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> And BTW - I've had the experience of having a 1966 Pontiac GTO at 
> full song (389 c.i., 4-speed, 4-bbl flush toilet carb., 440 lbs/ft of 
> torque at 2800 rpm) in second gear - passing another car, downhill, 
> on an Idaho back road between tight corners - and having the throttle 
> return spring fall off!!!  WOOOOO!!  I shifted to third, and discovered the 
> missing spring by the fact that the throttle stayed WIDE open, 
> resulting in my inadvertantly performing a full-power shift next to the 
> gent's open window!  I LAUNCHED past him leaving a trail of rubber,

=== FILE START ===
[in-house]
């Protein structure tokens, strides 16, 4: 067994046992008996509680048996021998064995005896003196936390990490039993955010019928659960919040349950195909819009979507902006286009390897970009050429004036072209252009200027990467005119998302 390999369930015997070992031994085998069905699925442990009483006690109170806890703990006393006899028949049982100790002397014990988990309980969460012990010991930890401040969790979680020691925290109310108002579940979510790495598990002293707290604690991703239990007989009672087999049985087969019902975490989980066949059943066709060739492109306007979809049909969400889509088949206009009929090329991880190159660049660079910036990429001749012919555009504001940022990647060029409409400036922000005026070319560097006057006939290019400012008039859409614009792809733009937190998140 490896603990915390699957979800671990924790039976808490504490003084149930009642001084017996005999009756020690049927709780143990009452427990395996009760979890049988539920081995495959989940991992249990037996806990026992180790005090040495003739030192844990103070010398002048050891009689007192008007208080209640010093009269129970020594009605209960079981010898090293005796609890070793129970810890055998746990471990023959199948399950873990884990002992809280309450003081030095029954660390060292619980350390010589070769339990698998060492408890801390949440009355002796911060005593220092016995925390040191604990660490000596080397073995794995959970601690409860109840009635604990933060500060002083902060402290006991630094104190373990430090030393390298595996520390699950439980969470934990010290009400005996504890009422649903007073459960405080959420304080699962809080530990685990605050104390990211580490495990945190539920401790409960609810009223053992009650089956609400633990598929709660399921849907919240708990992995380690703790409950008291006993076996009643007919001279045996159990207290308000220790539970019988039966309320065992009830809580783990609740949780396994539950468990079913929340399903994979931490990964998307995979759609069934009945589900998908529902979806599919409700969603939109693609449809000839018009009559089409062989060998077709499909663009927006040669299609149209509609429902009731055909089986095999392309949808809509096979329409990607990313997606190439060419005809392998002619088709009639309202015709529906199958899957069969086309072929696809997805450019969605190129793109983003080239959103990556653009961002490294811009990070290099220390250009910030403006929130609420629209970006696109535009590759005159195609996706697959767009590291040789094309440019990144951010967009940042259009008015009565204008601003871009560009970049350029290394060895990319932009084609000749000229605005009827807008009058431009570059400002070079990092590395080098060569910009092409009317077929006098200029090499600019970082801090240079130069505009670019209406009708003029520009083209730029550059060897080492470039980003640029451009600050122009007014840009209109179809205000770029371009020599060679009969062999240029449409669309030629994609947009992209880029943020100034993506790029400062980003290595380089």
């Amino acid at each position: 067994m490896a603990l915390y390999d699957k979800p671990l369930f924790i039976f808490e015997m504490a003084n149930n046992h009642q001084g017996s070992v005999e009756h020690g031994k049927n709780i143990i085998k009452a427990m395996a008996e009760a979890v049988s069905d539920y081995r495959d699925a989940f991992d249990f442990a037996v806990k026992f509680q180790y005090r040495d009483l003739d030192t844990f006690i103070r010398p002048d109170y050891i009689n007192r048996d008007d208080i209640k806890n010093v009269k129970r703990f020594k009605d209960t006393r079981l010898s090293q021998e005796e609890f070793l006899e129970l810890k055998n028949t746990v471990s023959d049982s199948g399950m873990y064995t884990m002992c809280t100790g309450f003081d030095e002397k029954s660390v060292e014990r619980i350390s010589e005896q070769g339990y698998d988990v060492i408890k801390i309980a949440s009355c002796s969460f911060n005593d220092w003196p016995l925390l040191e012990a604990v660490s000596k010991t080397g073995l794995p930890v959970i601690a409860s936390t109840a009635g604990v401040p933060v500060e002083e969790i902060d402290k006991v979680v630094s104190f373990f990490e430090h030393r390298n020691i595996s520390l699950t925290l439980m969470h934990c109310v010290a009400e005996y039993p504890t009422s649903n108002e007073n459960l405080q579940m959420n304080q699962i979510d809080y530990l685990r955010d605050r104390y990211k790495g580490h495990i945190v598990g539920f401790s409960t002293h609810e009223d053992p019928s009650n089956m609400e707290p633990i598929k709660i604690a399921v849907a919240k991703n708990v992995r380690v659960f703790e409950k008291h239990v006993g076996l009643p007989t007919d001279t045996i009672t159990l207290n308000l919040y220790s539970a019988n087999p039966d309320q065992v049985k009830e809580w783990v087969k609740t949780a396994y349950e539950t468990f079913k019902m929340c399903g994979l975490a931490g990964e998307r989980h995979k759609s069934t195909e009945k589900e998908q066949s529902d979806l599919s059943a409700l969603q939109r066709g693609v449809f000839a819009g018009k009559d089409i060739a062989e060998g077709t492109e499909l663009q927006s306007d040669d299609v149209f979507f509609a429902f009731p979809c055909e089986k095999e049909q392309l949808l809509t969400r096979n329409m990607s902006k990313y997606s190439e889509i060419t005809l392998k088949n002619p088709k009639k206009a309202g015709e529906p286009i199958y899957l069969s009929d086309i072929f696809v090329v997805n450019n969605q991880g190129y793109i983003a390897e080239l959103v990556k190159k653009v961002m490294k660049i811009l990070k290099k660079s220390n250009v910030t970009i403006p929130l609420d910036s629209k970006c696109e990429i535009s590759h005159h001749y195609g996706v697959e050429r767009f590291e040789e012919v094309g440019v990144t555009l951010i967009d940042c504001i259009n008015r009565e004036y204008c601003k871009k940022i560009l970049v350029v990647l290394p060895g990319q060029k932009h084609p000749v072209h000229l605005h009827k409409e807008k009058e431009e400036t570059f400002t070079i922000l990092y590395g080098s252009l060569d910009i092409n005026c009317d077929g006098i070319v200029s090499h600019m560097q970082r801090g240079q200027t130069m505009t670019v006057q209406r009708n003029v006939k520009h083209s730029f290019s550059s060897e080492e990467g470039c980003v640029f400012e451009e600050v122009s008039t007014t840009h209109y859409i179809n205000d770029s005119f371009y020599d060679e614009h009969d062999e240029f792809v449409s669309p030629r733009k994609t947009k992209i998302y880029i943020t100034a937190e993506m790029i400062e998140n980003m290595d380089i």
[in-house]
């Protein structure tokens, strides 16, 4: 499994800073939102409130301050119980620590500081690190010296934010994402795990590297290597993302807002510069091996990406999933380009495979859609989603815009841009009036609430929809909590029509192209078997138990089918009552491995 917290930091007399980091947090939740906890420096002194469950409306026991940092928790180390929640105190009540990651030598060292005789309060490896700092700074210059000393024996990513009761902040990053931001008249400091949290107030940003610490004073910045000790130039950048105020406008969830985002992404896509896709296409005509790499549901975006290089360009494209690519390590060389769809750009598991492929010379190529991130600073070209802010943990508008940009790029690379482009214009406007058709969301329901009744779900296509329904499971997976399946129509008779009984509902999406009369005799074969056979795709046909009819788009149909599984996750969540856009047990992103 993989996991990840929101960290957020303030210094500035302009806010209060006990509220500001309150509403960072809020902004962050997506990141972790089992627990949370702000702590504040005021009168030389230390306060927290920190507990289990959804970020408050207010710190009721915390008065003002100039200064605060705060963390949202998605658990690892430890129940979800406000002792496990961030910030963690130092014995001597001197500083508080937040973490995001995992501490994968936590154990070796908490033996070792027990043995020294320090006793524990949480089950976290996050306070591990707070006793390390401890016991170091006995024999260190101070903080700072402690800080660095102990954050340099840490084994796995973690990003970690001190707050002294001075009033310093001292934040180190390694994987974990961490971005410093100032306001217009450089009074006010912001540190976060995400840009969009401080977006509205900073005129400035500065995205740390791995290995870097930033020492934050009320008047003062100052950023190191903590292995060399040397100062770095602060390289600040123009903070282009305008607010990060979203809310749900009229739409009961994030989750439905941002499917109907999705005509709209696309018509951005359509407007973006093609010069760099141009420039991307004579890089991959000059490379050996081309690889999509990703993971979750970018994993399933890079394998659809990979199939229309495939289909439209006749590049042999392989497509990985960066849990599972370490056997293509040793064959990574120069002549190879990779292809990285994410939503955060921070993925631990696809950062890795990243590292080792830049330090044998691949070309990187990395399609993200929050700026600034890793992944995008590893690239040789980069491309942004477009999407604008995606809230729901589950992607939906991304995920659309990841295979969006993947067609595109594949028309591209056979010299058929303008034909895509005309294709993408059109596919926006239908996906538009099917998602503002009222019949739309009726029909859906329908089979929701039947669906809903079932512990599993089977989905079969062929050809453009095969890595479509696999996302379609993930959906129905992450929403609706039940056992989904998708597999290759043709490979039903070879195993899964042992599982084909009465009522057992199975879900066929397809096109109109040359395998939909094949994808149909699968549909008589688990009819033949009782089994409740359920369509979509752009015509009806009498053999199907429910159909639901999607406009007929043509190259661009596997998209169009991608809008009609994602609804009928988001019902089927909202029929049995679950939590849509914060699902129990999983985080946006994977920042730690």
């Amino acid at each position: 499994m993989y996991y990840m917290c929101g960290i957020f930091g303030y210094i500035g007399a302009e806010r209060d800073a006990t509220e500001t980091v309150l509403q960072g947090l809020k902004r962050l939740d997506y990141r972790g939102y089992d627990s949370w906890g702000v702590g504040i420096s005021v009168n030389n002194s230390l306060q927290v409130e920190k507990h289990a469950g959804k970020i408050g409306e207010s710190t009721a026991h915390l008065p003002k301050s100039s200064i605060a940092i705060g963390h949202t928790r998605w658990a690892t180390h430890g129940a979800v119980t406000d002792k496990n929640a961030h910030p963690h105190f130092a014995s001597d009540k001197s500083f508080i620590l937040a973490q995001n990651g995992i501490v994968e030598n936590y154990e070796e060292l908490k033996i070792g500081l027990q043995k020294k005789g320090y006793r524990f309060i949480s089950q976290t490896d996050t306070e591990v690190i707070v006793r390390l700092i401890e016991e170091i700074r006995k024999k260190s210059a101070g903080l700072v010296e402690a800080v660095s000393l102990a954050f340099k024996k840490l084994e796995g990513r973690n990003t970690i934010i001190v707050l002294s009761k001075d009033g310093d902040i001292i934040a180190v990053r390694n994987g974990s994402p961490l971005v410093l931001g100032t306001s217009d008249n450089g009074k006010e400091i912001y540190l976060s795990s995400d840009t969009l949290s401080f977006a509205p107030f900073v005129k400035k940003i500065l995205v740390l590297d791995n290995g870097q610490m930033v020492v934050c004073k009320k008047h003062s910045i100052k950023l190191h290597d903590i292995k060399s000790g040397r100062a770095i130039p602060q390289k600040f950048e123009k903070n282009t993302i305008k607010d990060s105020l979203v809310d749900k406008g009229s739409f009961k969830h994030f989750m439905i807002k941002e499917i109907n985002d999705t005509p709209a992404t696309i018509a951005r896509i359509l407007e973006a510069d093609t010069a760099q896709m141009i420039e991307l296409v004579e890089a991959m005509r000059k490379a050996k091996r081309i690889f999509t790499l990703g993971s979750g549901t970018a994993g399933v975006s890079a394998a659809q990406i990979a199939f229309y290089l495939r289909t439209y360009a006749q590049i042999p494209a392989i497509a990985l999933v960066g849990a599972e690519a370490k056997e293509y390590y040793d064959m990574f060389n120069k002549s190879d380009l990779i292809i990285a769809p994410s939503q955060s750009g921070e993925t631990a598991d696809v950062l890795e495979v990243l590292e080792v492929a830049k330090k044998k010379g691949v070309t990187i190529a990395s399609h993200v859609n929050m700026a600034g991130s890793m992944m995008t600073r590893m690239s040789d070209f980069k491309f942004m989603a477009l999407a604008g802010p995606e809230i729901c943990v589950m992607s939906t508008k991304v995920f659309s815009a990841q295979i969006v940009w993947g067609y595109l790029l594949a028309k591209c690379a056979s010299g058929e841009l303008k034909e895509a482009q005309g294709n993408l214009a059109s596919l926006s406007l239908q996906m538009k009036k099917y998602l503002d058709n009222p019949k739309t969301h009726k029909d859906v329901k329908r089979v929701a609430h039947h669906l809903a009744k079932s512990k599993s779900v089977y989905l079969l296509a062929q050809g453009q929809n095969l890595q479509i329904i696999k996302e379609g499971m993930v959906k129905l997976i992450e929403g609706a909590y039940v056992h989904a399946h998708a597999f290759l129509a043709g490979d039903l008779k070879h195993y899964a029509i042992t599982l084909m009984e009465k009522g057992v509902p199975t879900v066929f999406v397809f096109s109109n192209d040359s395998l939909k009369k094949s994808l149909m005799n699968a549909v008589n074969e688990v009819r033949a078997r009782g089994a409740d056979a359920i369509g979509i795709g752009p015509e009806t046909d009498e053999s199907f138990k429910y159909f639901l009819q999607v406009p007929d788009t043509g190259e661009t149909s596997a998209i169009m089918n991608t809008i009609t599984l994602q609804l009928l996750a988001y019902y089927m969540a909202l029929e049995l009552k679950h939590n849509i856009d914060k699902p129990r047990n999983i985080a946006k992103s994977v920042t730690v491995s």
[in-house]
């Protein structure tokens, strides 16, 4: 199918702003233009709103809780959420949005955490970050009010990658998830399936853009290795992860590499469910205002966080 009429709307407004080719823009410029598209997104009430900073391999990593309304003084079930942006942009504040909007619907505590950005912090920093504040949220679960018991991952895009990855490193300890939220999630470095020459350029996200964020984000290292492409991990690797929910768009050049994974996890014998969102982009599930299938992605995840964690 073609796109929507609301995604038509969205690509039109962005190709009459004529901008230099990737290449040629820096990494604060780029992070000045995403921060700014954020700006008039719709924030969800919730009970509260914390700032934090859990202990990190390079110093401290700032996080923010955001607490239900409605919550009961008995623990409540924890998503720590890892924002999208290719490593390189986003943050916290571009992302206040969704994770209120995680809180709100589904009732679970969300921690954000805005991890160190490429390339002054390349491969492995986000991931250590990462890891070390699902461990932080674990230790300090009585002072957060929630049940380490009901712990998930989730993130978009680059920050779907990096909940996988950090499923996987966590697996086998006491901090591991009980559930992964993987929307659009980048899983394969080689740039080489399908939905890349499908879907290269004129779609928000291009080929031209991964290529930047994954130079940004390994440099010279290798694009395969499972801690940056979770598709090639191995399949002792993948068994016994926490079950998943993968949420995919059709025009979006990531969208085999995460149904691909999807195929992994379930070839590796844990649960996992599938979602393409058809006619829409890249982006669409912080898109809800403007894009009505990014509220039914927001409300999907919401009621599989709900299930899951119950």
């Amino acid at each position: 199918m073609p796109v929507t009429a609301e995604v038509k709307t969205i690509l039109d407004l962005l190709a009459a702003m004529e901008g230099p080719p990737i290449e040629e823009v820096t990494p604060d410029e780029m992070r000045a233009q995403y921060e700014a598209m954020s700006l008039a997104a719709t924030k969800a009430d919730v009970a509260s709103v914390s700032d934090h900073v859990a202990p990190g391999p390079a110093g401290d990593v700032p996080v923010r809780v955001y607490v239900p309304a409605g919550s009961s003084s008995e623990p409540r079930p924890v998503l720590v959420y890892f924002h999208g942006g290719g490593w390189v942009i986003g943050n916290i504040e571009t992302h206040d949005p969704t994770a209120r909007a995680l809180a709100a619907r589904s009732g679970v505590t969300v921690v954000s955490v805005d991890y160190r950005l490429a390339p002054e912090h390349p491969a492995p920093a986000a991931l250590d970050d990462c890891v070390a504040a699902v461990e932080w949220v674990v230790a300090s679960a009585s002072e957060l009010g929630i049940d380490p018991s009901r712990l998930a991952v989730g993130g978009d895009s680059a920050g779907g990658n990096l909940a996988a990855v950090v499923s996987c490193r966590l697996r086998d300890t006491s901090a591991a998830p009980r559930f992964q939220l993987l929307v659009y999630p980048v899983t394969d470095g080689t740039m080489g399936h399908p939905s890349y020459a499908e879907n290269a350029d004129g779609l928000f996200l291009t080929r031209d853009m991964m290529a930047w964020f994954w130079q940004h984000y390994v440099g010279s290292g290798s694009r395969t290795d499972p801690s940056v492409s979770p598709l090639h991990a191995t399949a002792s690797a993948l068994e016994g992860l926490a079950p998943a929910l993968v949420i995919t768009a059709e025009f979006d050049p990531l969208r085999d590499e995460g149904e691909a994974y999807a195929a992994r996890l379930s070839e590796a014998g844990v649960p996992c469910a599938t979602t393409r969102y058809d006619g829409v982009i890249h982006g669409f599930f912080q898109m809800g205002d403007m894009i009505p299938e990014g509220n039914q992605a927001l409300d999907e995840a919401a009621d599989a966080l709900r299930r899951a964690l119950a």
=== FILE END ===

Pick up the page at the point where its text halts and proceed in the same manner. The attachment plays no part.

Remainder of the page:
> and just got my toe under the loud pedal in time to prevent a most 
> interesting cornering clinic at the 35 mph-rated corner coming up FAST.

I had the same thing happen to me on my '63 Impala SS (black/black) w/
a brand new '68 Vette 327 engine (heavily modified beyond its factory
365 hp). The secondary butterfly shaft broke on my 630 cfm Holley 
(gosh - I'm sounding like Tim Allen) double pumper and that car went

Fortunately, I lived in Kansas. Going home just meant accelerating
WFO and shutting off the engine from time to time. The car was digital.
Sorta like the way Eric drives in the State of Misery.... ;)???

> At such times, brakes are a secondary issue to reactions and fast 
> thinking.  After negotiating the corner, I used the go-pedal as a cruise 
> control until I reached the next town (it would stay at any point in its 
> travel I left it...) and then found some abandoned (rusted away...) cars 
> next to an old service station.  Not hard to find a spring which will 
> work when you have 90 miles of mountain switchbacks between you 
> and your destination!

not fun....

steve powers